Traumatic Brain Injury

Traumatic brain injury is when a person experiences a head trauma that results in a change in normal brain function. Traumatic brain injuries are rated as mild (also known as a concussion), moderate, or severe. Traumatic brain injury is associated with accelerated brain aging and is a risk factor for dementia.

Although mild traumatic brain injury usually does not lead to any neurological symptoms beyond three months, some people may continue to have a persistent postconcussive syndrome, including headaches, lack of concentration and memory changes, problems with sleep, dizziness, sensitivity to light and sound, and mental fatigue especially with cognitive exertion.

Moderate and severe traumatic brain injuries may result in permanent neurologic disability. Those who survive a moderate traumatic brain injury most often have lasting cognitive deficits. Those who survive a severe traumatic brain injury have an increased risk of mortality for a number of years after the event. Functional recovery may occur over years, though there are some who remain severely disabled.

Although the cognitive symptoms after a traumatic brain injury may be related to the trauma, that does not mean that there are not other potentially reversible factors that may be exacerbating the symptoms. A comprehensive evaluation can help clarify the causes for cognitive symptoms and develop a plan to tackle each, to help maximize cognitive function and quality of life. Physical therapy, occupational therapy, and/or speech-language therapy are often recommended as part of a neurological rehabilitation program.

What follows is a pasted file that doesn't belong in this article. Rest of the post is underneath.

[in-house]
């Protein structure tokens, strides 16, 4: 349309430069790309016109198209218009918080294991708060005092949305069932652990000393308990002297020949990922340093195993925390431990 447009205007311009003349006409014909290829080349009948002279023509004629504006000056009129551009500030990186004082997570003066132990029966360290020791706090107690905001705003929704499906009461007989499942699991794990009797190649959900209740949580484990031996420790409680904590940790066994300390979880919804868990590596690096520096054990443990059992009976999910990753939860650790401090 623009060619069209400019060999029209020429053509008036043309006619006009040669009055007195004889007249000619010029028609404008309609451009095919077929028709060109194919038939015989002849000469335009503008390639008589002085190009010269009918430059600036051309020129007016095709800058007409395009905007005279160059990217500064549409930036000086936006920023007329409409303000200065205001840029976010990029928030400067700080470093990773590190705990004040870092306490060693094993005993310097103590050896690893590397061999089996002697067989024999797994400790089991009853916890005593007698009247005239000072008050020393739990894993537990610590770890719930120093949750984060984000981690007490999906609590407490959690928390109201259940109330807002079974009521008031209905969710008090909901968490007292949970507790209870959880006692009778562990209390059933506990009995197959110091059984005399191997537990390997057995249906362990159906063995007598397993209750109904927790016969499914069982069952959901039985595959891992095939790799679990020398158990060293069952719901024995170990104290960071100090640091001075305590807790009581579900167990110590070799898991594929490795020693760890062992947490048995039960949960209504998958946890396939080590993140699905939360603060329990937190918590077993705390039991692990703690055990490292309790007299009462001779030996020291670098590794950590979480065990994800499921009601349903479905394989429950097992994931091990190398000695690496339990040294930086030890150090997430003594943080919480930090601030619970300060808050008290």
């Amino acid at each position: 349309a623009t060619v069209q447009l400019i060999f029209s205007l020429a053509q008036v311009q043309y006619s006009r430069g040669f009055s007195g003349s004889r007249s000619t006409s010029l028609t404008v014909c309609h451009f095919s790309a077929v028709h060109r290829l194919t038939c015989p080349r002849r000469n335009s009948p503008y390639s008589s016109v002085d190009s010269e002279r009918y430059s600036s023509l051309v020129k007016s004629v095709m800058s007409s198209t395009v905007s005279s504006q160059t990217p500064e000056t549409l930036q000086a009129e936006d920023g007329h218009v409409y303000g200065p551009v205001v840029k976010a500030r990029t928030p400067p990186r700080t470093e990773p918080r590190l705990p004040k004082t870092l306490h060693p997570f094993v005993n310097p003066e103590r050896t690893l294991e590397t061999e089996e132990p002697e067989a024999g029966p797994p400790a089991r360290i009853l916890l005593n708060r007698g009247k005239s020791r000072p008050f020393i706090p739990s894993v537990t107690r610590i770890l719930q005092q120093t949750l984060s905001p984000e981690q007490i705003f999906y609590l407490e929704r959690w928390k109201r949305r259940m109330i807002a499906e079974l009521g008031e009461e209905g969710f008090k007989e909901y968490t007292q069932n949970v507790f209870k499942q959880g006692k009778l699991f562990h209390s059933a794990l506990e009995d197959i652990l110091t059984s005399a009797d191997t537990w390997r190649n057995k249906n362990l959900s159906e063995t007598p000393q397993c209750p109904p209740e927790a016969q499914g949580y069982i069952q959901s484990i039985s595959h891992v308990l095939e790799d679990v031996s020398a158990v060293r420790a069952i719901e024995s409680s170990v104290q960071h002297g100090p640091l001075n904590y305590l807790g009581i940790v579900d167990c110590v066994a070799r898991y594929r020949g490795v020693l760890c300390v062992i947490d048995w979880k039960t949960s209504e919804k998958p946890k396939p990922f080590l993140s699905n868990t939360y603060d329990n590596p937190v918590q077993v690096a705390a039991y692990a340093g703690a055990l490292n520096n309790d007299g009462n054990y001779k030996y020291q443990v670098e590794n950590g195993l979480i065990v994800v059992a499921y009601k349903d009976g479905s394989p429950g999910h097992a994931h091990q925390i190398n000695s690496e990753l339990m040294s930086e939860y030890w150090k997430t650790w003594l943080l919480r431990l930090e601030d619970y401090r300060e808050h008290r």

References and Resources

  1. https://www.alz.org/alzheimers-dementia/what-is-dementia/related_conditions/traumatic-brain-injury
  2. https://www.cdc.gov/traumaticbraininjury/index.html
  3. McMillan, TM, Teasdale, GM, Weir, CJ, & Stewart, E. (2011). Death after head injury: the 13 year outcome of a case control study. J Neurol Neurosurg Psychiatry, 82(8), 931-935. doi:10.1136/jnnp.2010.222232
  4. Barnes, DE, Kaup, A, Kirby, KA, Byers, AL, Diaz-Arrastia, R, & Yaffe, K. (2014). Traumatic brain injury and risk of dementia in older veterans. Neurology, 83(4), 312-319. doi:10.1212/WNL.0000000000000616
  5. Cole, JH, Leech, R, & Sharp, DJ, for the Alzheimer’s Disease Neuroimaging Initiative. (2015). Prediction of brain age suggests accelerated atrophy after traumatic brain injury. Ann Neurol, 77(4), 571-581. doi:10.1002/ana.24367

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